Clyburn released a statement on Tuesday calling the reports proof that "Trump's contempt for science and refusal to lead during this crisis have allowed the coronavirus to surge."
"Contrary to his empty claims that the country is 'rounding the turn,' more states are now in the 'red zone' than ever before," Clyburn said. "It is long past time that the administration implement a national plan to contain this crisis, which is still killing hundreds of Americans each day and could get even worse in the months ahead."
The CDC has been tracking how many deaths have been reported and comparing them with counts seen in other years. Usually, between the beginning of February and the end of September, about 1.9 million deaths are reported. This year, it’s closer to 2.2 million - a 14.5% increase, AP reports.
The CDC says around 200,000 of the deaths are already attributed to coronavirus, but that the it’s likely Covid-19 was a factor in many other deaths, too. For example, someone with heart attack symptoms may have hesitated to go to a hospital that was busy with coronavirus patients.
The largest segment of the excess deaths, about 95,000, were in elderly people ages 75 to 84. That was 21.5% more than in a normal year. But the biggest relative increase, 26.5%, was in people ages 25 to 44. Deaths in people younger than 25 actually dropped slightly.
Amid Trump's Politicization of FDA, California Joins New York in Vowing to Independently Review Coronavirus Vaccines
California Gov. Gavin Newsom on Monday suggested that the process of finding and obtaining FDA approval for a coronavirus vaccine has become too politicized to trust that the agency will only release a safe and effective vaccine to the public—announcing that he'll assemble a panel of experts to independently verify that any vaccine is suitable for public use.
Newsom said in a news conference that the state government will not "take anyone's word for it" when the FDA approves a vaccine.
"We will do our own independently reviewed process with our world-class experts that just happen to live here in the state of California," the governor said. "These experts ... will independently review and monitor any vaccine trials to guarantee safety, to guarantee equity, and to guarantee the transparency of the distribution of our vaccines."
The state's Scientific Safety Review Workgroup will include 11 epidemiologists, biostatisticians, and other public health experts, Newsom said.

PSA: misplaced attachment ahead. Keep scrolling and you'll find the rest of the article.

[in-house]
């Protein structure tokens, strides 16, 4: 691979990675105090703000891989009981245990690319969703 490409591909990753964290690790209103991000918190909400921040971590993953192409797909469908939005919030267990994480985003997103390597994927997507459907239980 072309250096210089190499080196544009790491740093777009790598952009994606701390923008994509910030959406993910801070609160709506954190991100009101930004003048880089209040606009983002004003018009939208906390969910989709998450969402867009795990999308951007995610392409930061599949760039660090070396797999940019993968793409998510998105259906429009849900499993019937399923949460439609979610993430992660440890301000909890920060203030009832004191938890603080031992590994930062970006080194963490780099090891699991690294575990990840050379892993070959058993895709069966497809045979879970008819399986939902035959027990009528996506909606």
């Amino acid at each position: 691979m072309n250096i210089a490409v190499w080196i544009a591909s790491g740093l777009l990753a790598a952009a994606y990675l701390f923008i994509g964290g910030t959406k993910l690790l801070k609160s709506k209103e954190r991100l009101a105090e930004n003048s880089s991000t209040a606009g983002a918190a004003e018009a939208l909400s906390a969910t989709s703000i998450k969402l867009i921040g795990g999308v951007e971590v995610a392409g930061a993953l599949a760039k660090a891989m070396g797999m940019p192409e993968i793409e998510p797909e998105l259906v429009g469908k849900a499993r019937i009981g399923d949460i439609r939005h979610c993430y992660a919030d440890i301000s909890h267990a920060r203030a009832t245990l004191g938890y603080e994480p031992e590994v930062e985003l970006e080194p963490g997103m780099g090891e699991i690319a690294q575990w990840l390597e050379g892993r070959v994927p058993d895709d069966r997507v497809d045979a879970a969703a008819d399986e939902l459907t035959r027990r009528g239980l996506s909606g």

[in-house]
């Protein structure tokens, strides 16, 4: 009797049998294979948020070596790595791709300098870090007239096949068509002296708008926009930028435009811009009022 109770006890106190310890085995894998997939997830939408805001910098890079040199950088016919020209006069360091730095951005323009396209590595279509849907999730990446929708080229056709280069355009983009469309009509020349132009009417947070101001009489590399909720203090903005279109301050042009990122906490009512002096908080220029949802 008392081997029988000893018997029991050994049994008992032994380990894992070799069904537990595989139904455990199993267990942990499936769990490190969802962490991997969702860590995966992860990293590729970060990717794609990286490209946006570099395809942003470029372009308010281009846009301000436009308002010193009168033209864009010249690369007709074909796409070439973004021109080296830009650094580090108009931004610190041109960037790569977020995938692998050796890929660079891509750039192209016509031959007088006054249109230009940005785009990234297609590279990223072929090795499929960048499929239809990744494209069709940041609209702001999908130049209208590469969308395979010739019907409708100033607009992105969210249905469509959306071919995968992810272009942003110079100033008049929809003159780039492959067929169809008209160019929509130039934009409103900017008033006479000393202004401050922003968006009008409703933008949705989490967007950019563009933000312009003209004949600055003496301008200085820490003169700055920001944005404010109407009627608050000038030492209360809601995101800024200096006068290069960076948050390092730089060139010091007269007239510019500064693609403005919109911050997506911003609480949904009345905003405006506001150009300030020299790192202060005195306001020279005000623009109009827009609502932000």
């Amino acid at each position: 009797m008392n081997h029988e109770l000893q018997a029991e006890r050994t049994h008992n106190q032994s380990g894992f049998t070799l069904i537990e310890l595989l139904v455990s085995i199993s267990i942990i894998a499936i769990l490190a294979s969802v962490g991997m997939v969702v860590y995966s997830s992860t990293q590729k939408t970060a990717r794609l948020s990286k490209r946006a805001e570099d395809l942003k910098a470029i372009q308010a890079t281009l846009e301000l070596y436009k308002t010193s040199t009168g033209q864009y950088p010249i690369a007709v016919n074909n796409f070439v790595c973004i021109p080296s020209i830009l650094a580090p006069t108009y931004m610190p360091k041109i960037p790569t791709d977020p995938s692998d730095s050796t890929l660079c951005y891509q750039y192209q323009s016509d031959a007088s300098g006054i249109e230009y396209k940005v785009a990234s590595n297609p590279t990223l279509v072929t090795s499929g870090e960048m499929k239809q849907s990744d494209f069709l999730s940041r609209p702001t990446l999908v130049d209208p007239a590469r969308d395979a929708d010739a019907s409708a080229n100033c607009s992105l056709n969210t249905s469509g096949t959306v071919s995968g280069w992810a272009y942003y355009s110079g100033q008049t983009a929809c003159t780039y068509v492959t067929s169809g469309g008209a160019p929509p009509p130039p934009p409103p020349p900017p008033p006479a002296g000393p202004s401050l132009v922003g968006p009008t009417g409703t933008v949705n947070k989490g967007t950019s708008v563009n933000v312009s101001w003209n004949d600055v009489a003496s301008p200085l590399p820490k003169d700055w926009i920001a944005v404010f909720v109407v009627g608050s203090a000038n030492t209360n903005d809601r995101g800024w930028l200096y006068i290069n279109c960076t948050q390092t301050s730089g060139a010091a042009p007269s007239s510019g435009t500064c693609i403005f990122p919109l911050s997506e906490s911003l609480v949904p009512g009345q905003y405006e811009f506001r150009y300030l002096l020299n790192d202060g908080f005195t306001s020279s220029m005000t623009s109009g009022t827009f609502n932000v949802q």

Newsom's comments came weeks after New York Gov. Andrew Cuomo announced he would also use caution before releasing an FDA-approved vaccine to the public after President Donald Trump indicated he would reject strict FDA guidelines.
Last week, The Daily Poster broke the news about Judge Amy Coney Barrett’s familial ties to a major oil company involved in a landmark climate case that is suddenly before the Supreme Court. Now, Barrett is explicitly refusing to commit to recusing herself from cases involving oil companies — while depicting widely accepted climate science as “controversial.”
As a lower-court judge, Barrett had previously recused herself from cases involving Shell Oil, because her father worked there as a top attorney for decades. He also served in a top position at the American Petroleum Institute (API), one of the fossil fuel industry’s top lobbying groups, but she never included that organization in her recusal list.
In the new questionnaire, Barrett declined to commit to recuse herself from oil company cases if she is appointed to the high court, even though justices just agreed to hear a case involving Shell and other oil companies that are API members.
“My father worked at Shell Oil Company for many years, and while on the Seventh Circuit, in an abundance of caution, I have recused myself from cases involving those Shell entities with which he was involved,” she wrote, in response to a question from Rhode Island Sen. Sheldon Whitehouse (D) about why she recused herself from cases involving Shell entities.
"A Barrett Confirmation Is a Catastrophe": What Democrats Can Do to Block Trump's Supreme Court Pick
During her Supreme Court confirmation hearing before the Senate Judiciary Committee, Amy Coney Barrett refused to say that voter intimidation is illegal, that armed poll watchers are intimidating, that voter discrimination exists, whether the president could deny someone the right to vote based on race or that Congress has a constitutional duty to protect the right to vote.
She refused to affirm that Medicare is constitutional; that married couples should not lose their right to contraceptives; that a Black worker repeatedly called the N-word was subjected to a hostile work environment; that it’s wrong to separate children from their parents at the border; or that marriage equality, the right to consensual gay sex and LGBTQ workers’ rights should be protected. Barrett would not say that human beings are responsible for climate change or that the Constitution requires a peaceful transfer of power.
Barrett’s answers — and refusals to answer — confirm that she will be the most radical right-wing member of the Court.
[Much more detail along these lines at the link. -js]
Just after a judge in Jefferson County, Kentucky ruled Tuesday that grand jury records from the case of Breonna Taylor's killing by Louisville police officers be unsealed, a grand juror spoke out anonymously against state Attorney General Daniel Cameron.
The juror released a statement saying Cameron and his team gave the grand jury no options for charges in the case other than the three wanton endangerment charges which were filed against Detective Brett Hankison last month, over his firing bullets into the apartments of Taylor's neighbors on the night of March 13.
"The grand jury didn't agree that certain actions were justified, nor did it decide the indictment should be the only charges in the Breonna Taylor case," the juror said, contradicting Cameron's earlier claims that the grand jury agreed with the charges his office filed.